Despite the recent stock market corrections, US equities remain out of favour among asset allocators...
Despite the recent stock market corrections, US equities remain out of favour among asset allocators on the basis of their high valuations..
Bob Yerbury, chief investment officer at Invesco Perpetual, is significantly underweight the US in each of his three global portfolios. He says despite a number of tangible signs of economic recovery across the Atlantic, the recent spate of accounting scandals, such as those at WorldCom and Xerox, continues to depress equity prices.
'Economic indicators have shown further evidence of an economic upturn, Yerbury says. 'Durable goods orders grew by 0.6% in May and have risen for five of the past six months. That, together with a 56.3% rise in the ISM Manufacturing Activity Index in June, its highest rise since February 2000, clearly indicates a recovery in the manufacturing sector.
'Although retail sales fell back in May, this followed seven consecutive monthly increases and, for the first quarter, overall GDP growth is estimated at 6.1% at an annualised rate.'
Despite the growing number of economic indicators pointing toward a US turnaround, Yerbury is finding better opportunities in the more robust UK and less correlated Japanese markets.
He says domestic demand is increasing in Japan, which will counteract the negative pressure on exporters exerted by the weakening dollar. Yerbury believes although the UK equity markets have performed poorly of late, some sectors, most notably property, have seen strong growth.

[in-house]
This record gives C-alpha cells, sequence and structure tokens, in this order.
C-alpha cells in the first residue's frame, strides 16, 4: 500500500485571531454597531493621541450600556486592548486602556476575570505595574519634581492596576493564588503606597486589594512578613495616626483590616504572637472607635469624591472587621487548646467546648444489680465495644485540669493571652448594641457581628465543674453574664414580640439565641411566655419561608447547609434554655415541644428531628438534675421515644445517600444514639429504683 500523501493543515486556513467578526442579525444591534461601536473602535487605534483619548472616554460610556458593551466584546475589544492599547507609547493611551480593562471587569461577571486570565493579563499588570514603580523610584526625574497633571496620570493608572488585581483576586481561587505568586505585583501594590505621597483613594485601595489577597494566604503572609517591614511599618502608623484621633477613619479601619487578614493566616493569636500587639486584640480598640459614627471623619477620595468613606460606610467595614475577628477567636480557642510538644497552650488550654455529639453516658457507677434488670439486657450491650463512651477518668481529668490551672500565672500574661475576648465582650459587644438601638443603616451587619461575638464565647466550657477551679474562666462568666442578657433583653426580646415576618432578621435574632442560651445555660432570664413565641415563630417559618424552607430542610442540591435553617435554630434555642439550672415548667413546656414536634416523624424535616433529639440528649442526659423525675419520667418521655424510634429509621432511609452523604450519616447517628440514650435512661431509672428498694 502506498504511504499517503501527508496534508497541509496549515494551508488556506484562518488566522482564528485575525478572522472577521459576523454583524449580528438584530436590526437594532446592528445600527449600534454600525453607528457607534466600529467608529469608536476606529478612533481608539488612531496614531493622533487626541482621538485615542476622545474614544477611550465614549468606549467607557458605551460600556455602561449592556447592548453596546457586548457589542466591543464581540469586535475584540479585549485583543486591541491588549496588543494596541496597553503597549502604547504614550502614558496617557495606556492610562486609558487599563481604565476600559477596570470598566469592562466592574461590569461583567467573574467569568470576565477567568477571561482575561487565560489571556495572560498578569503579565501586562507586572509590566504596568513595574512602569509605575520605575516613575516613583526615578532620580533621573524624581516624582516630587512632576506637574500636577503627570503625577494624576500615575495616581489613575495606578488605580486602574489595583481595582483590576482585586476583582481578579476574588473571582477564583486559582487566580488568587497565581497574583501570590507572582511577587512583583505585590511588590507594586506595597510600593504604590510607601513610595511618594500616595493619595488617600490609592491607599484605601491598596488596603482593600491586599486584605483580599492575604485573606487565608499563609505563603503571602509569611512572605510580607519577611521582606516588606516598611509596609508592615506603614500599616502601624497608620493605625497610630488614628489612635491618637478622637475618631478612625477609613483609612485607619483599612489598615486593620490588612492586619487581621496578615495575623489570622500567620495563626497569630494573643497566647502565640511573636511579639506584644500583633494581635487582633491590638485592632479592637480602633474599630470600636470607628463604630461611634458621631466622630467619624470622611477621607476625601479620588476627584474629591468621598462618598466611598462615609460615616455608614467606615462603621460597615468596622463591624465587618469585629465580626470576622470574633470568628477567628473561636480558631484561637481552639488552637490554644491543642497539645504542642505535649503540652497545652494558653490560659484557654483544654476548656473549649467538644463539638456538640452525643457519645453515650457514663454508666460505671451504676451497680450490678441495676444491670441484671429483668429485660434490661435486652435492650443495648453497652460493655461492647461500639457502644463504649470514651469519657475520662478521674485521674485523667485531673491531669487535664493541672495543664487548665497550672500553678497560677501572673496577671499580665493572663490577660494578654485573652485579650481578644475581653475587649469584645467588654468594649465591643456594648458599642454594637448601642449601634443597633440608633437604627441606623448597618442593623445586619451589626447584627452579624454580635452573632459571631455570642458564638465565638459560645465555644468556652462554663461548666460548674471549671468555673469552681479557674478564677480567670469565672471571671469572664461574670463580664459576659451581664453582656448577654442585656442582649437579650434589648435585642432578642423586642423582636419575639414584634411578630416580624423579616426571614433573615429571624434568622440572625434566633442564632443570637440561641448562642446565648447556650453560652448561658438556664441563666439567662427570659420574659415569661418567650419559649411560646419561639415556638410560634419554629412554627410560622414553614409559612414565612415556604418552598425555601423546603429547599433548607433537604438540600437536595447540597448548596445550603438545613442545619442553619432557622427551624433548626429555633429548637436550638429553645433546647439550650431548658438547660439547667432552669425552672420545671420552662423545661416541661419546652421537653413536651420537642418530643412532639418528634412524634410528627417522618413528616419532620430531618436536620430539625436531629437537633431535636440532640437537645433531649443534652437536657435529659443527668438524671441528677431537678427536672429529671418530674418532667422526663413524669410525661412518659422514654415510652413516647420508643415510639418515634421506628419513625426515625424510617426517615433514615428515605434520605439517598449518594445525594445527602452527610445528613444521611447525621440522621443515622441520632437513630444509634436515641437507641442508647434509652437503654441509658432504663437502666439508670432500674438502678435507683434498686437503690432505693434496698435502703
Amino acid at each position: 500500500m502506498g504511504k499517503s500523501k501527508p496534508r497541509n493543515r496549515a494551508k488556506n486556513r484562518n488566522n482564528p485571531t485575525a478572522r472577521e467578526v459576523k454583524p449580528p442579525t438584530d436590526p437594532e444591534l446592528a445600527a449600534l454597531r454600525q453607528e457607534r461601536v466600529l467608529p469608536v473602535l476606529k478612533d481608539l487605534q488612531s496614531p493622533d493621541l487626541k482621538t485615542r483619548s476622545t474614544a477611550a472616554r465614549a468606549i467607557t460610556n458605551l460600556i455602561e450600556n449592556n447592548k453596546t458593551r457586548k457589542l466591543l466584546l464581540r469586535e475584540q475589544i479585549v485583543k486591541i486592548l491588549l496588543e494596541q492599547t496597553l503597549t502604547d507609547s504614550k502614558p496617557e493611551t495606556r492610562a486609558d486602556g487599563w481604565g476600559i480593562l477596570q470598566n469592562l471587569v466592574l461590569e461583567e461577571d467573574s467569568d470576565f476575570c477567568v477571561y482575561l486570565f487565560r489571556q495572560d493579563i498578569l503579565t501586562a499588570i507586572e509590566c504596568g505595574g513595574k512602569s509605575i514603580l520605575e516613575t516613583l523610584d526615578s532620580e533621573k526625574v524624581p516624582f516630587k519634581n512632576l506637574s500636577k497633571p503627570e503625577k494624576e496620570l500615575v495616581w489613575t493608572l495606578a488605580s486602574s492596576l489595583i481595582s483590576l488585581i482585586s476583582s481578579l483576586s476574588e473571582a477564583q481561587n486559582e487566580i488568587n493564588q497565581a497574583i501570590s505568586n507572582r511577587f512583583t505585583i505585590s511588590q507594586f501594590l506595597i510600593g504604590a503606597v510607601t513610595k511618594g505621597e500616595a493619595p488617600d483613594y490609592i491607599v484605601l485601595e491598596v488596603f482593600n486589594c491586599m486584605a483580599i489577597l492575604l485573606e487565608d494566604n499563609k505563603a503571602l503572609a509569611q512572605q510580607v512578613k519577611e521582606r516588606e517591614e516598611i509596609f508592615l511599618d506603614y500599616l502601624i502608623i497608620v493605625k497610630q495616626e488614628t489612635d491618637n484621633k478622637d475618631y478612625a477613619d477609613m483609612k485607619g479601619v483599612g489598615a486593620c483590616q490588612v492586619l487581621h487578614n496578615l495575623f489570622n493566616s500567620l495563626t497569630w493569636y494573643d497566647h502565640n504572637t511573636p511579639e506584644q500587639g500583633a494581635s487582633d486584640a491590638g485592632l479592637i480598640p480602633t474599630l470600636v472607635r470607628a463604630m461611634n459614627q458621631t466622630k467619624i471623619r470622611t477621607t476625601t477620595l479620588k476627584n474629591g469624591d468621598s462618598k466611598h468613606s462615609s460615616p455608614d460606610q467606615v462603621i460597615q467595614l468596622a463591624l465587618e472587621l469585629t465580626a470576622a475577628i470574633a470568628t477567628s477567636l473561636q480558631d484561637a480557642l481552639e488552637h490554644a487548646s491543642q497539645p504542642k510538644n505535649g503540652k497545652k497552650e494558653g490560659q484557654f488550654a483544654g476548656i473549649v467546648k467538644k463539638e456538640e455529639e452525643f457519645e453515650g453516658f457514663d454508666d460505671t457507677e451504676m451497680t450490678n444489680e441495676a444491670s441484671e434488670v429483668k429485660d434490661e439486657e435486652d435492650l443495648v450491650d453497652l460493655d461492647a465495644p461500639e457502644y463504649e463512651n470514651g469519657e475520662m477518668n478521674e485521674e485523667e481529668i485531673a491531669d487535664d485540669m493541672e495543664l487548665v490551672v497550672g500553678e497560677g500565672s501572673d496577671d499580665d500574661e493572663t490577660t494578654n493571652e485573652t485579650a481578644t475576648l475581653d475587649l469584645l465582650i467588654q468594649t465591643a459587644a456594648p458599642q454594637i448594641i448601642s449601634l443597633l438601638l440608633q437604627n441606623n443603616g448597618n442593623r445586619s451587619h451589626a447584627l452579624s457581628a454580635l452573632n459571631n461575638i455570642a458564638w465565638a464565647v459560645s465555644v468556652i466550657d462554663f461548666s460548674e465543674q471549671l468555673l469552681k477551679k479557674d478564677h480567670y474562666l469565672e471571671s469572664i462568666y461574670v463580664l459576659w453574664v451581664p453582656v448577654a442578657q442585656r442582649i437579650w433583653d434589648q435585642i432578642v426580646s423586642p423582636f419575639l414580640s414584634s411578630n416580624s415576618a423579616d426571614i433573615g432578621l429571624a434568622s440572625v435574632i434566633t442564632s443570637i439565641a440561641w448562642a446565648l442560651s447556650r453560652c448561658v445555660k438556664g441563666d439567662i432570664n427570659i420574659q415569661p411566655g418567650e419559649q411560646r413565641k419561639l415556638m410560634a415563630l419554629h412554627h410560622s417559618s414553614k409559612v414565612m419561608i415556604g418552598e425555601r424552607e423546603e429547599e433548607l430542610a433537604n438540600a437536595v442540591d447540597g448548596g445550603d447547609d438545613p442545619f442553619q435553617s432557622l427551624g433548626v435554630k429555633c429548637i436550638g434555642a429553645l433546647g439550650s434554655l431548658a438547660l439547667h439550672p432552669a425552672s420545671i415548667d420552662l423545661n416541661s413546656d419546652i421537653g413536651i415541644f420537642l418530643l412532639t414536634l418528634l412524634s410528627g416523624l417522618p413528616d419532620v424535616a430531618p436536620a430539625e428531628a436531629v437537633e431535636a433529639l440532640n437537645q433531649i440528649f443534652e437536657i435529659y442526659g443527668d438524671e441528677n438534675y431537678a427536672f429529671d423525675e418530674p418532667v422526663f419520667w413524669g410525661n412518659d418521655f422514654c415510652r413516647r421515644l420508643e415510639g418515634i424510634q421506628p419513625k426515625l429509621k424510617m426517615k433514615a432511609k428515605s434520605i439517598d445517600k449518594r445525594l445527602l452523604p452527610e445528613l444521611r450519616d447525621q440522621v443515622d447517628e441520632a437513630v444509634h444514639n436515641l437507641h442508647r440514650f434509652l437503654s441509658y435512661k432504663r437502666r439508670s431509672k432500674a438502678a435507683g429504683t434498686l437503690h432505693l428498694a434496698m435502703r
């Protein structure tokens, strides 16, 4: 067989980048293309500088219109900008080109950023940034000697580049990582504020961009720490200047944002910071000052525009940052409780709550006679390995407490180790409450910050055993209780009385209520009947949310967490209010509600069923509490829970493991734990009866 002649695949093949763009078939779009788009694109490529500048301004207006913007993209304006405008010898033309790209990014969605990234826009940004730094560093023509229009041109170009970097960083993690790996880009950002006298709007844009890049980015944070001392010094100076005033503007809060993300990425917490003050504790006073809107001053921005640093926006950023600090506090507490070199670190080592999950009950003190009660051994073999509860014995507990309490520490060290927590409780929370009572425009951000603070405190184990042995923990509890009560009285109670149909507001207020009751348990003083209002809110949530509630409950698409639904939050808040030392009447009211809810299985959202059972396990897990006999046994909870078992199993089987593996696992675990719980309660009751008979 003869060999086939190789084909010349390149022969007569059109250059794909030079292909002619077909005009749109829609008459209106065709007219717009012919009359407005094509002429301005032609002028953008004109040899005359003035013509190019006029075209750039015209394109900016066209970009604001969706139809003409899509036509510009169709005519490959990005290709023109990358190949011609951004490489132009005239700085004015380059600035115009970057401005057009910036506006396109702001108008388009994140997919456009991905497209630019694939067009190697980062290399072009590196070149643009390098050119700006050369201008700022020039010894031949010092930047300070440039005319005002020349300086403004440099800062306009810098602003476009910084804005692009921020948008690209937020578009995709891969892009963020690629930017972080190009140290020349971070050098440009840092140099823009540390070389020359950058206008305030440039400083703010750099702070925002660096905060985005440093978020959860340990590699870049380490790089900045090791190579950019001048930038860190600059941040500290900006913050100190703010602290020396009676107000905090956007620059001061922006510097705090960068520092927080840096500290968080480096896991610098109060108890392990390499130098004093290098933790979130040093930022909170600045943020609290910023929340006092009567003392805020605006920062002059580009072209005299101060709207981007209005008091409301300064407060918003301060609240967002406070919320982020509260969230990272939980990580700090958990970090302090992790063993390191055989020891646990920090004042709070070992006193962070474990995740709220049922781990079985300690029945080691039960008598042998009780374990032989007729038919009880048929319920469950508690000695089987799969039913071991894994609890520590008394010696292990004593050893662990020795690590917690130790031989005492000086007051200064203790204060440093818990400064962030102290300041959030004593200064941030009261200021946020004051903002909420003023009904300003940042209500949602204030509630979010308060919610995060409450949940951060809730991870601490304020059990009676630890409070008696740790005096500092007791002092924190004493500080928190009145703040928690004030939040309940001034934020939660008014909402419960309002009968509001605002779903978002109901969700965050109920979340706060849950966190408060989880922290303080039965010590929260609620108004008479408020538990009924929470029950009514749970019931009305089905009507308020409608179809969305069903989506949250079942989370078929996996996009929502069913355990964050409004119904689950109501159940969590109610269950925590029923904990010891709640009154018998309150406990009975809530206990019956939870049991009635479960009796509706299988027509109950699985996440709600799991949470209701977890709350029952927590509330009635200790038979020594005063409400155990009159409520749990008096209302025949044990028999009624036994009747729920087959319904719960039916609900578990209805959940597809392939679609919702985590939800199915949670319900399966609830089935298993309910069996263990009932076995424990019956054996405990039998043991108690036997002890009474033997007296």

Mary Davis, an analyst at Credit Suisse First Boston, also points to the dislocation between US economic and stock market performance. She identifies a number of improving macro fundamentals but warns of falling levels of consumer spending. Consequently, she has revised down her expectations of US GDP growth in 2002 from 2.8% to 2.5%.
Davis is favouring Asia excluding Japan in terms of growth potential because she feels the Fed is unlikely to lift rates this year, facilitating continued strong liquidity in the region for the short to medium term at least. She believes Asia excluding Japan can post GDP growth of 6.7% by the year end.
Davis says: 'Foreign portfolio inflows typically surge into Asia toward the end of a period of low interest rates in the US but also recede as US interest rates start rising. The longer it takes for a US rate hike, the stronger Asia's external balances will look. Free liquidity should peak in the third quarter as economies rebound strongly.'
Michael Taylor, head of equities at Threadneedle Investments, says the heavy market corrections have compressed P/Es among the more high beta sectors. As at 14 June, he notes, 12 of the UK's 18 sectors were trading within 20% of the market's P/E, compared with just five sectors at the top of the market in March 2000. The three most heavily rerated sectors are technology, telecoms and media.
Taylor says these corrections have made valuations more attractive, although he favours the mid and small-cap arena, not only for growth but through a desire to avoid further accountancy scandal-ridden companies.
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